Pressurized CO2...Just thought I'd share. - Page 12
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Old 03-09-2013, 10:56 PM   #166
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Wrong person to use that on cuz I love my bike an haven't gotten a car since 2000, LOL

Yea I got ya tho

I'm just back to the needle valve an still on the solieniod

Last edited by Darkblade48; 03-09-2013 at 10:58 PM.. Reason: Please use the edit function in the future.
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Old 03-09-2013, 10:58 PM   #167
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I'm just back to the needle valve an still on the solieniod
I am not quite sure what you mean by this. Do you mean you are looking for a needle valve as well as a solenoid?
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Old 03-10-2013, 12:43 AM   #168
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I am not quite sure what you mean by this. Do you mean you are looking for a needle valve as well as a solenoid?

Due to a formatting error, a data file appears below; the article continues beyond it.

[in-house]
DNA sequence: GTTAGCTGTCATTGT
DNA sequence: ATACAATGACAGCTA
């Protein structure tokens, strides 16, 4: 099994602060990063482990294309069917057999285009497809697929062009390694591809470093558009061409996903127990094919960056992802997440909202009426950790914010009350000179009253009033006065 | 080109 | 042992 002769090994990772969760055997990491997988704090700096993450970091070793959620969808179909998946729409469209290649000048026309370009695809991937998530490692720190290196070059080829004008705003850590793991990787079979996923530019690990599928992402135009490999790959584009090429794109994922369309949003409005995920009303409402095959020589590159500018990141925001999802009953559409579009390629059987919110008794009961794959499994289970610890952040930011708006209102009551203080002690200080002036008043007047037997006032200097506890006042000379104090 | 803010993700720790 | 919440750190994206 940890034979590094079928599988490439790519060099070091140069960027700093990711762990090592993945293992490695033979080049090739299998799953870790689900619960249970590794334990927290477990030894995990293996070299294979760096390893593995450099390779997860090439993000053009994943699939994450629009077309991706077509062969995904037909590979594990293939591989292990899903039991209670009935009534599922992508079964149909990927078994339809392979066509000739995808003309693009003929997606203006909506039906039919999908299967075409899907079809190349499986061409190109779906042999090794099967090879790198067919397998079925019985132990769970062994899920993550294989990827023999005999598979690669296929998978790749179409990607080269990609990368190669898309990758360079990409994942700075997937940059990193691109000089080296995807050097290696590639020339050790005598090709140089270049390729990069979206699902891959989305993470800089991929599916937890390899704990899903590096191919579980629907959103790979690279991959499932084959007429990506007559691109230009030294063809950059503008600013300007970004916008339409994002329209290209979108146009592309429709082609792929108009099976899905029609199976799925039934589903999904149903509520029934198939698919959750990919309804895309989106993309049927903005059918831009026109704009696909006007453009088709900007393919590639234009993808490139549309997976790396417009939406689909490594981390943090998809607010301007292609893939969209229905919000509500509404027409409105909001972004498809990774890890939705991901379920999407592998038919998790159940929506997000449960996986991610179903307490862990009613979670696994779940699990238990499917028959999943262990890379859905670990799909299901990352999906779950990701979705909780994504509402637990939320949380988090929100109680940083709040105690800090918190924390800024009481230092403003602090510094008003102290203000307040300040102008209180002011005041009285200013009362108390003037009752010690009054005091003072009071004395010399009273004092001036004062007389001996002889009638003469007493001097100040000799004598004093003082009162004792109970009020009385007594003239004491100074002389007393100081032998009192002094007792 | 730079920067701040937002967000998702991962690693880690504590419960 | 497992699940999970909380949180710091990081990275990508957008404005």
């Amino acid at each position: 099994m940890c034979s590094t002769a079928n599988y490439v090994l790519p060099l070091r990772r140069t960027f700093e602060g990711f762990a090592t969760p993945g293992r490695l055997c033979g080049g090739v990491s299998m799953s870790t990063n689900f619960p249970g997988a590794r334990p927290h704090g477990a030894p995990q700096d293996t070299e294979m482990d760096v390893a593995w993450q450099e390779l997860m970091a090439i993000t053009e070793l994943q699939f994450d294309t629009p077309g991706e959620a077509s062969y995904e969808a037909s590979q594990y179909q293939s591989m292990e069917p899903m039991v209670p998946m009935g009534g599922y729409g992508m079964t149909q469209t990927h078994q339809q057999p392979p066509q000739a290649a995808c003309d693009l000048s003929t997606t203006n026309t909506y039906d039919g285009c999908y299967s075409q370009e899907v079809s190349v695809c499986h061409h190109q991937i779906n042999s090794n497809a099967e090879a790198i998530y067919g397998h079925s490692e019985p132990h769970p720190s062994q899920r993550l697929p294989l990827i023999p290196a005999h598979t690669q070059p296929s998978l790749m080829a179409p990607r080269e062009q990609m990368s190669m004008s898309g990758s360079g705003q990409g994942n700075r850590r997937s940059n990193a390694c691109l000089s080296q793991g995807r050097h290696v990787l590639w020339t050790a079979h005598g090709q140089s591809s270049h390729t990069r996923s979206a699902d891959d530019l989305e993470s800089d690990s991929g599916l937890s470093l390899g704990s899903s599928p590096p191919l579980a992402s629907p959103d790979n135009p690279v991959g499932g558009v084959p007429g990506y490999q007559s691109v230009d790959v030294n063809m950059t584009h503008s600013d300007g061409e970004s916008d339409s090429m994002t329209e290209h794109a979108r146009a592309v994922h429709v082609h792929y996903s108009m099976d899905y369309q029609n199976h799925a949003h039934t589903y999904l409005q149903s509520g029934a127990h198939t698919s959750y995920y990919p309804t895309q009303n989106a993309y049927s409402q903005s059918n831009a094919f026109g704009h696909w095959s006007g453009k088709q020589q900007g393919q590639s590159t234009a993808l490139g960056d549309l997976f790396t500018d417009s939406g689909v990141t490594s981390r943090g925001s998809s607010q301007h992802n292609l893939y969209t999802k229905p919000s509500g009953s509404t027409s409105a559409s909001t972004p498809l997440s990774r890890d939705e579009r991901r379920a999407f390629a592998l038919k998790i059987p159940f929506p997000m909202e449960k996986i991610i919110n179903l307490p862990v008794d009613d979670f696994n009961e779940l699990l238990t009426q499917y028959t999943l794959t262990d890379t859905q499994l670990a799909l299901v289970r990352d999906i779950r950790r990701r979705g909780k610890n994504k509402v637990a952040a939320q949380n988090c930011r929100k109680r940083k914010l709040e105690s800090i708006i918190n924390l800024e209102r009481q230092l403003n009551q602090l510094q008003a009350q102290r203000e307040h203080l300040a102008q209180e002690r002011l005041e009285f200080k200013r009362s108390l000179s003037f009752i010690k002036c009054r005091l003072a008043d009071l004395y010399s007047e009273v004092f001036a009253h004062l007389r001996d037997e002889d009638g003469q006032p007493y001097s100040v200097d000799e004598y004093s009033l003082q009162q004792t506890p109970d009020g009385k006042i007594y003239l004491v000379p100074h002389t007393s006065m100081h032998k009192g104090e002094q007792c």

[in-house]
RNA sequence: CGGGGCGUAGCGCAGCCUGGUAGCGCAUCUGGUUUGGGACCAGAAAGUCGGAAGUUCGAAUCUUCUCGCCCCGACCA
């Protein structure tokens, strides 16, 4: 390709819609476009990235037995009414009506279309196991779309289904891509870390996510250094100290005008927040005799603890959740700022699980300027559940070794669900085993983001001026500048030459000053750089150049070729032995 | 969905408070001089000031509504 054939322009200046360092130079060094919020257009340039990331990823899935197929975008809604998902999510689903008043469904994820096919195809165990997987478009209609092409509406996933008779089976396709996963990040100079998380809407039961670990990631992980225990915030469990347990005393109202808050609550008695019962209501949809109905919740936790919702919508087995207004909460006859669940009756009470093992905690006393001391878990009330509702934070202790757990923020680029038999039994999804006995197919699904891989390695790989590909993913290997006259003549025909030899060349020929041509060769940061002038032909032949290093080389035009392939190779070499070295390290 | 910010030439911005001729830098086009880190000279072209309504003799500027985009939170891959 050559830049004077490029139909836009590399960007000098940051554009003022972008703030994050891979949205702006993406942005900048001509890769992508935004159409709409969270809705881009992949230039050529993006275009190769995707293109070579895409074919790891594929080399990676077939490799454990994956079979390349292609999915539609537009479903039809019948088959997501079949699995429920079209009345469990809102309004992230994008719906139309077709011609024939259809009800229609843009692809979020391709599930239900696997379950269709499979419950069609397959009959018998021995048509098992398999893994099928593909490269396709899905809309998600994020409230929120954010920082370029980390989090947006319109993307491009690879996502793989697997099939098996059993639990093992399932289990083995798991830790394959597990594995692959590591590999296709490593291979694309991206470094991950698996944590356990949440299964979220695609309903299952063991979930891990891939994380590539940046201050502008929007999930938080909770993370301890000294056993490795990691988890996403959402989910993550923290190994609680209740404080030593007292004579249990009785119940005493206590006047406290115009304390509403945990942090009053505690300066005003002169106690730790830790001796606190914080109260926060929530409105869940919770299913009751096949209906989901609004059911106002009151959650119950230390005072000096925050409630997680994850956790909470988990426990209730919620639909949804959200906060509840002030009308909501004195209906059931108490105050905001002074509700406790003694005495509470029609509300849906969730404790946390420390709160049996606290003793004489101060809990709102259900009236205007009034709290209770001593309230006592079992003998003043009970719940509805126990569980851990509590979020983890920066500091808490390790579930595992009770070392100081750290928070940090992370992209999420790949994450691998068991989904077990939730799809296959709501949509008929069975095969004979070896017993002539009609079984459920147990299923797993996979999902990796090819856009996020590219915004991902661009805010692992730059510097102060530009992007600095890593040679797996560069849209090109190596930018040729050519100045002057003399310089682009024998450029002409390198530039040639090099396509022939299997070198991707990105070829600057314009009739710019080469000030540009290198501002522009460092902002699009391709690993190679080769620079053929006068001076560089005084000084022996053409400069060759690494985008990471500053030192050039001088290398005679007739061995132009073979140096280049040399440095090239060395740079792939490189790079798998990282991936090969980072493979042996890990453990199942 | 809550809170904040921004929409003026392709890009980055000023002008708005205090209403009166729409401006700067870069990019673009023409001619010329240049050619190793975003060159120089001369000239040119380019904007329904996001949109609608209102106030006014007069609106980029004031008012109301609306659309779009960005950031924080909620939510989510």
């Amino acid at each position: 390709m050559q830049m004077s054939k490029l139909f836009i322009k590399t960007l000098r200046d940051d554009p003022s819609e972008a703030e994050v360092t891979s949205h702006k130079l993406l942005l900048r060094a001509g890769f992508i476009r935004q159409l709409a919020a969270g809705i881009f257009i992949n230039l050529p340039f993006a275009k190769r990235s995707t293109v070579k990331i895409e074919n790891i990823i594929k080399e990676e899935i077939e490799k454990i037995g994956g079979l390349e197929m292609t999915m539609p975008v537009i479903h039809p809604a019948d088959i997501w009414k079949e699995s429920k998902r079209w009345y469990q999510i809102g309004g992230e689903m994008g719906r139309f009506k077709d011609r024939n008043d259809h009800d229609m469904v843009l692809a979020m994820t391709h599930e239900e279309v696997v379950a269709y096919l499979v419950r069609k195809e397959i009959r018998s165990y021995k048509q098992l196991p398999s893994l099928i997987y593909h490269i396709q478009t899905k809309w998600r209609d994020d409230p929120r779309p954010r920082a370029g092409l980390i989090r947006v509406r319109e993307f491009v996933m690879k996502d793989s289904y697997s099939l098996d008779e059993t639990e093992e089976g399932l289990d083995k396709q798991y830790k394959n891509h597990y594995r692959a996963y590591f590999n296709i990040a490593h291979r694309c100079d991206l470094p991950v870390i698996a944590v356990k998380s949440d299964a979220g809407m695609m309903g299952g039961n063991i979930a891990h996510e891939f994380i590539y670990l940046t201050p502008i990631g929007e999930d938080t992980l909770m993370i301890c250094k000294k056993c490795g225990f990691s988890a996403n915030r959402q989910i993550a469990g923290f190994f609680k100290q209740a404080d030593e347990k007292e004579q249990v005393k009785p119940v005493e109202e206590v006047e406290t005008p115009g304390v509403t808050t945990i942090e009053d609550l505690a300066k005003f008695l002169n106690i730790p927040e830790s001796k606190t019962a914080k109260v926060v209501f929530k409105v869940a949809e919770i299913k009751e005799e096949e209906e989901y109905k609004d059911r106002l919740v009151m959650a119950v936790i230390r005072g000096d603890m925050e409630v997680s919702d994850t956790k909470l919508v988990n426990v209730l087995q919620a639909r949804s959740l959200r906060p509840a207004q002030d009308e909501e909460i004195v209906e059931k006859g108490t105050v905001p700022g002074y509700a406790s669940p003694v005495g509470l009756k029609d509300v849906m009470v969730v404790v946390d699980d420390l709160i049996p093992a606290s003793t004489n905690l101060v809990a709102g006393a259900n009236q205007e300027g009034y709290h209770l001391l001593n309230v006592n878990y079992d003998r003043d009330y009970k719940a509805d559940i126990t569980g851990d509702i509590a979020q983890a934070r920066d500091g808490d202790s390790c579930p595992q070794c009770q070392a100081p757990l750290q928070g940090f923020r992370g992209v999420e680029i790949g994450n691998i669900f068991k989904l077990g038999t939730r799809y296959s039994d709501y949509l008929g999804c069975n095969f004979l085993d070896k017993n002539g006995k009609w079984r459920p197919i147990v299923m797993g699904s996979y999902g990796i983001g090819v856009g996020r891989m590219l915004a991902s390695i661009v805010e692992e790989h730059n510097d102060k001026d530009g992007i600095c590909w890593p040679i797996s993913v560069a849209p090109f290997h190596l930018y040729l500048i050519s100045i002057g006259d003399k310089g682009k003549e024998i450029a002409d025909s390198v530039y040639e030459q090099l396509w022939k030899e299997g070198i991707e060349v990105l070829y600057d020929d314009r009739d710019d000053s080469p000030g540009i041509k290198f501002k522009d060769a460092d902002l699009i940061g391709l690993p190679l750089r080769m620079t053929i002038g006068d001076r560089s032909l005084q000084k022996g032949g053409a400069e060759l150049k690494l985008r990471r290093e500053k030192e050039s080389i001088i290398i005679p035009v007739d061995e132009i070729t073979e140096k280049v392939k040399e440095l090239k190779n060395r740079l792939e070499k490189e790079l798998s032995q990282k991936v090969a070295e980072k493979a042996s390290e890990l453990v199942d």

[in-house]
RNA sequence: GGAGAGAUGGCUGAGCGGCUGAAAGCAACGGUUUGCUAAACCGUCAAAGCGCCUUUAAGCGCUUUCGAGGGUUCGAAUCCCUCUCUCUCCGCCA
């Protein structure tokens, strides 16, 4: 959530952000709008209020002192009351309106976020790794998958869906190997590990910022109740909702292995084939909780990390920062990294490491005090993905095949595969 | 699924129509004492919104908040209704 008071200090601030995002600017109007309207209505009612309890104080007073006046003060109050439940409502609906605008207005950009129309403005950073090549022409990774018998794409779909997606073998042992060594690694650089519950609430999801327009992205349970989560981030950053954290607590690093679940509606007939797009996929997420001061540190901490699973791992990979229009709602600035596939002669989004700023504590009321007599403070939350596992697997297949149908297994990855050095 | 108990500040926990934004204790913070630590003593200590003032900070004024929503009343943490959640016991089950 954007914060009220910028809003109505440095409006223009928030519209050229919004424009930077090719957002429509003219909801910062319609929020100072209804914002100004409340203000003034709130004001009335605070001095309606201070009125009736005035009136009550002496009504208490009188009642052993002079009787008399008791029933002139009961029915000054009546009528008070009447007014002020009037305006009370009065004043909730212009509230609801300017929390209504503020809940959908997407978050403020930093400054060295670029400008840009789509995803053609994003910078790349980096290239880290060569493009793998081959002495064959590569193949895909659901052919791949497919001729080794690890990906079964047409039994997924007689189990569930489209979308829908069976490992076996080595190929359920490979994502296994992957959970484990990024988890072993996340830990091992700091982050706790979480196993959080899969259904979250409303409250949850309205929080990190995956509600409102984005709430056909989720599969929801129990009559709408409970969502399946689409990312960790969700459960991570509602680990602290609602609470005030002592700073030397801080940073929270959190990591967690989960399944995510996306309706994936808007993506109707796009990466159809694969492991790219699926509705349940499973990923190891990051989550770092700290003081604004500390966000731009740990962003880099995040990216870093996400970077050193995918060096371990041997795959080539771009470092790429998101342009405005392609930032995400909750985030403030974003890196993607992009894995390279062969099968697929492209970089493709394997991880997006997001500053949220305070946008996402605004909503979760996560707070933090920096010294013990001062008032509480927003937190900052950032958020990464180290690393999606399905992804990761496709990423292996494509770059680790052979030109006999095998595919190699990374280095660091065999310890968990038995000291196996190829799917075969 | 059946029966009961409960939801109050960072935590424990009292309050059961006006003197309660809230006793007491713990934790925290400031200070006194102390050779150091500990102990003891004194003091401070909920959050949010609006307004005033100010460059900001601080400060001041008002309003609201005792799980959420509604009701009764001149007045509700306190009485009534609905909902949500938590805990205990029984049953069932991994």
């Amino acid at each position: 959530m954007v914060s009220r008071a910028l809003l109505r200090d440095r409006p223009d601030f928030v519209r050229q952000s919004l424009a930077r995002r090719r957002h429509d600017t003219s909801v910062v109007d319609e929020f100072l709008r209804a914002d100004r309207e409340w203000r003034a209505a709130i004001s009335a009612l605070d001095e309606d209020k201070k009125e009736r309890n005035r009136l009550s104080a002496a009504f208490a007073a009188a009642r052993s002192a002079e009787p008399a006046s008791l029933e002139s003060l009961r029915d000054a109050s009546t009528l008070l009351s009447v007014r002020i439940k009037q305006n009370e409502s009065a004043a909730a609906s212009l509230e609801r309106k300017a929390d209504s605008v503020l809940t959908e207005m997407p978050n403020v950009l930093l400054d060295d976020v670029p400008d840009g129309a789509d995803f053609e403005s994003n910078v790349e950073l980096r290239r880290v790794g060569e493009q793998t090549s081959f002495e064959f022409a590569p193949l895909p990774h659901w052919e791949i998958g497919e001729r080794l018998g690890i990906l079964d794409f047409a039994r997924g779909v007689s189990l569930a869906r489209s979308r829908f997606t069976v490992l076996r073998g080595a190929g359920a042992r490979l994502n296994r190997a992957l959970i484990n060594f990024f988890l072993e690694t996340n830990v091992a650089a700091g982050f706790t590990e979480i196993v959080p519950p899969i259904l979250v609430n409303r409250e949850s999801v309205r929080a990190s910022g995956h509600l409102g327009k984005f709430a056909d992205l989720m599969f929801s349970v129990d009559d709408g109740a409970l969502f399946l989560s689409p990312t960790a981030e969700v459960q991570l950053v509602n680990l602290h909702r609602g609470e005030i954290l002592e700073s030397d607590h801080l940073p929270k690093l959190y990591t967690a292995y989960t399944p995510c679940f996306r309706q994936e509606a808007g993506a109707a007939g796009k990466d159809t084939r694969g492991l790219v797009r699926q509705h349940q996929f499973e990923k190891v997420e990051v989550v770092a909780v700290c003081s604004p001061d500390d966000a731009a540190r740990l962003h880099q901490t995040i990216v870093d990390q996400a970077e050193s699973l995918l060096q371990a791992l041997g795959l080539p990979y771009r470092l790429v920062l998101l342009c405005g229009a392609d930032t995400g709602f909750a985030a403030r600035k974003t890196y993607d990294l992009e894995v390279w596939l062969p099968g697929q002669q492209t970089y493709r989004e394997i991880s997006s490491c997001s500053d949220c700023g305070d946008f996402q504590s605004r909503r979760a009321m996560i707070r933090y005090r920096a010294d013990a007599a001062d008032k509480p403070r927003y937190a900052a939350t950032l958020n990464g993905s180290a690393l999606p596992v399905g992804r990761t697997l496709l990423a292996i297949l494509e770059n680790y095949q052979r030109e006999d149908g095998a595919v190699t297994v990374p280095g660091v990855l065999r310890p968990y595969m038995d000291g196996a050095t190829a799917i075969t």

Yep u said my needle valve was no good.
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Old 03-10-2013, 03:49 AM   #169
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OK, you wrote this back in 4/27/10
A pH controller (such as those made by Milwaukee) will allow you to determine the pH of your aquarium water on a continual basis. By hooking up the pH controller to a solenoid (which is part of your CO2 system), you can have your pH controller inject CO2 when your pH goes above a certain set point, and have it stop injecting CO2 when your pH drops below a certain set point.

In my opinion, this is completely unnecessary. I believe too much emphasis on aquarium fish requiring the "perfect pH" has been placed in our hobby, leading beginners to believe that certain fish can only be kept at a pH of 6.4, or 7.0, etc.
http://www.plantedtank.net/forums/showpost.php?p=1056452&postcount=9

Do you understand that what you are talking about is a CO2 controller. It is not designed to control pH but to control the level of CO2 in a tank. Maybe this came out in the last 3 years but your thread is kind of dated and needs to look at current best practices.
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Old 03-10-2013, 03:55 AM   #170
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Originally Posted by ray-the-pilot View Post
OK, you wrote this back in 4/27/10